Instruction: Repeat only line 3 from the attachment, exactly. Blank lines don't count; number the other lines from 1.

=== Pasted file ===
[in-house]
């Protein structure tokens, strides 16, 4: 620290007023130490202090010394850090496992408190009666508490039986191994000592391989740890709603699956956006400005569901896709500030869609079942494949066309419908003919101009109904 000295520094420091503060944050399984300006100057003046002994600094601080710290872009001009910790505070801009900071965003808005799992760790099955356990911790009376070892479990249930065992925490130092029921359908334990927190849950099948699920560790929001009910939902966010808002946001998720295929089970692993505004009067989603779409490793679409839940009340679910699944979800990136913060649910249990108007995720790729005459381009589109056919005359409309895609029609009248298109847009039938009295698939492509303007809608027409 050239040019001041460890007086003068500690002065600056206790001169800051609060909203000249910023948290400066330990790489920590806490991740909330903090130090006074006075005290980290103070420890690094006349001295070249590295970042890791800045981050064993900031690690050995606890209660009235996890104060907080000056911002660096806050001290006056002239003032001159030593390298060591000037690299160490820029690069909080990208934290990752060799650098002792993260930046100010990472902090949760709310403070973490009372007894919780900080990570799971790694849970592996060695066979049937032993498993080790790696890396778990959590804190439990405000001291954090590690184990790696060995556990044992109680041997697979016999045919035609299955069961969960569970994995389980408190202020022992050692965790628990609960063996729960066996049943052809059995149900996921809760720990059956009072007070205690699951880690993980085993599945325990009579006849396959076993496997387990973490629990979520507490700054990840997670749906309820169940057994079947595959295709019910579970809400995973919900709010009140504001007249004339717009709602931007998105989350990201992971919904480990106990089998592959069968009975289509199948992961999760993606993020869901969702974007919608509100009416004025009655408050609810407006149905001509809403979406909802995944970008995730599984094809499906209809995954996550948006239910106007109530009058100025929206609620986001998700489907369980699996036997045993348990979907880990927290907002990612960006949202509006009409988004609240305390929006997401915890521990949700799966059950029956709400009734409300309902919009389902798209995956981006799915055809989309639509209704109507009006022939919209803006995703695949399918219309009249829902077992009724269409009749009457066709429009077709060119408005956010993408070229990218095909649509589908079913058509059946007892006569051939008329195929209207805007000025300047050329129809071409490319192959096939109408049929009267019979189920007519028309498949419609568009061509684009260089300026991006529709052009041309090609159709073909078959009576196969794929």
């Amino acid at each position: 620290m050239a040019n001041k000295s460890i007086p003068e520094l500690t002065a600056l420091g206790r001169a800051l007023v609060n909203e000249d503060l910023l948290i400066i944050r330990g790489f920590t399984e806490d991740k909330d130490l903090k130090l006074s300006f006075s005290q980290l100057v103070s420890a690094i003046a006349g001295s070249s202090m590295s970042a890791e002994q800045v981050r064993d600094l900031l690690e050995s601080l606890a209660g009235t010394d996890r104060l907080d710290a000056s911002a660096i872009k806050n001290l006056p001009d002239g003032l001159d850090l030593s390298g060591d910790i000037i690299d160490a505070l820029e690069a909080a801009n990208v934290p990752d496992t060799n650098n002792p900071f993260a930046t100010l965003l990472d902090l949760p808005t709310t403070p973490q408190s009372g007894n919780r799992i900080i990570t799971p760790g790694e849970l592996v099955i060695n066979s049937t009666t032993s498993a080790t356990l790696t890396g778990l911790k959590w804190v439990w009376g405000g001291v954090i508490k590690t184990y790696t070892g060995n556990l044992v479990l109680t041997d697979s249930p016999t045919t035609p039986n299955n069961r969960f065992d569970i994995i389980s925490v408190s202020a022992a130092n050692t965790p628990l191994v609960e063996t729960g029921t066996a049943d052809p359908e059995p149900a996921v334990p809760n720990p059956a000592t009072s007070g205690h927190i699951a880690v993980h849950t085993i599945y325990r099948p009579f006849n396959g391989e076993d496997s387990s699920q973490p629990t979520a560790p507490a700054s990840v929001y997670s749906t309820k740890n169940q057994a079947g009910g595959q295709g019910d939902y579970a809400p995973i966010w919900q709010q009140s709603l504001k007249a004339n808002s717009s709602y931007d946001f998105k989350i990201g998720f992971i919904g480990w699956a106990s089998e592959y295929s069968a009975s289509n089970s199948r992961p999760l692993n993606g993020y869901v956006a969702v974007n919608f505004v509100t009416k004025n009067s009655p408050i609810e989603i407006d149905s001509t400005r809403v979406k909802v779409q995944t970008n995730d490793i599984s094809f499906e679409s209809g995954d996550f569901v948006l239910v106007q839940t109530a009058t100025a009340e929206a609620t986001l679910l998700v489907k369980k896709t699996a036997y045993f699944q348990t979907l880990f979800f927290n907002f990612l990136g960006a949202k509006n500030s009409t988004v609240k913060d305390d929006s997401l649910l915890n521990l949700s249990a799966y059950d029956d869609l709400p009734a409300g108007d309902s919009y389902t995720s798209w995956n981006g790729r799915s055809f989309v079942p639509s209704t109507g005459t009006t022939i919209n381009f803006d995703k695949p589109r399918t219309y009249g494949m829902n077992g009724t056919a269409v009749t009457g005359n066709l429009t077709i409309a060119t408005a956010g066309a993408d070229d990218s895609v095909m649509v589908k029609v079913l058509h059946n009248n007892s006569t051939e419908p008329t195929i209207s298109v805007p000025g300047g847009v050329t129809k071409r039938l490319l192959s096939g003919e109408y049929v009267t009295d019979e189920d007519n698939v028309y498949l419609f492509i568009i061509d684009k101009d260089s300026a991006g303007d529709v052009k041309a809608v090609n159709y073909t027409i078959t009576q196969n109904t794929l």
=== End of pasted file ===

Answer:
């Amino acid at each position: 620290m050239a040019n001041k000295s460890i007086p003068e520094l500690t002065a600056l420091g206790r001169a800051l007023v609060n909203e000249d503060l910023l948290i400066i944050r330990g790489f920590t399984e806490d991740k909330d130490l903090k130090l006074s300006f006075s005290q980290l100057v103070s420890a690094i003046a006349g001295s070249s202090m590295s970042a890791e002994q800045v981050r064993d600094l900031l690690e050995s601080l606890a209660g009235t010394d996890r104060l907080d710290a000056s911002a660096i872009k806050n001290l006056p001009d002239g003032l001159d850090l030593s390298g060591d910790i000037i690299d160490a505070l820029e690069a909080a801009n990208v934290p990752d496992t060799n650098n002792p900071f993260a930046t100010l965003l990472d902090l949760p808005t709310t403070p973490q408190s009372g007894n919780r799992i900080i990570t799971p760790g790694e849970l592996v099955i060695n066979s049937t009666t032993s498993a080790t356990l790696t890396g778990l911790k959590w804190v439990w009376g405000g001291v954090i508490k590690t184990y790696t070892g060995n556990l044992v479990l109680t041997d697979s249930p016999t045919t035609p039986n299955n069961r969960f065992d569970i994995i389980s925490v408190s202020a022992a130092n050692t965790p628990l191994v609960e063996t729960g029921t066996a049943d052809p359908e059995p149900a996921v334990p809760n720990p059956a000592t009072s007070g205690h927190i699951a880690v993980h849950t085993i599945y325990r099948p009579f006849n396959g391989e076993d496997s387990s699920q973490p629990t979520a560790p507490a700054s990840v929001y997670s749906t309820k740890n169940q057994a079947g009910g595959q295709g019910d939902y579970a809400p995973i966010w919900q709010q009140s709603l504001k007249a004339n808002s717009s709602y931007d946001f998105k989350i990201g998720f992971i919904g480990w699956a106990s089998e592959y295929s069968a009975s289509n089970s199948r992961p999760l692993n993606g993020y869901v956006a969702v974007n919608f505004v509100t009416k004025n009067s009655p408050i609810e989603i407006d149905s001509t400005r809403v979406k909802v779409q995944t970008n995730d490793i599984s094809f499906e679409s209809g995954d996550f569901v948006l239910v106007q839940t109530a009058t100025a009340e929206a609620t986001l679910l998700v489907k369980k896709t699996a036997y045993f699944q348990t979907l880990f979800f927290n907002f990612l990136g960006a949202k509006n500030s009409t988004v609240k913060d305390d929006s997401l649910l915890n521990l949700s249990a799966y059950d029956d869609l709400p009734a409300g108007d309902s919009y389902t995720s798209w995956n981006g790729r799915s055809f989309v079942p639509s209704t109507g005459t009006t022939i919209n381009f803006d995703k695949p589109r399918t219309y009249g494949m829902n077992g009724t056919a269409v009749t009457g005359n066709l429009t077709i409309a060119t408005a956010g066309a993408d070229d990218s895609v095909m649509v589908k029609v079913l058509h059946n009248n007892s006569t051939e419908p008329t195929i209207s298109v805007p000025g300047g847009v050329t129809k071409r039938l490319l192959s096939g003919e109408y049929v009267t009295d019979e189920d007519n698939v028309y498949l419609f492509i568009i061509d684009k101009d260089s300026a991006g303007d529709v052009k041309a809608v090609n159709y073909t027409i078959t009576q196969n109904t794929l």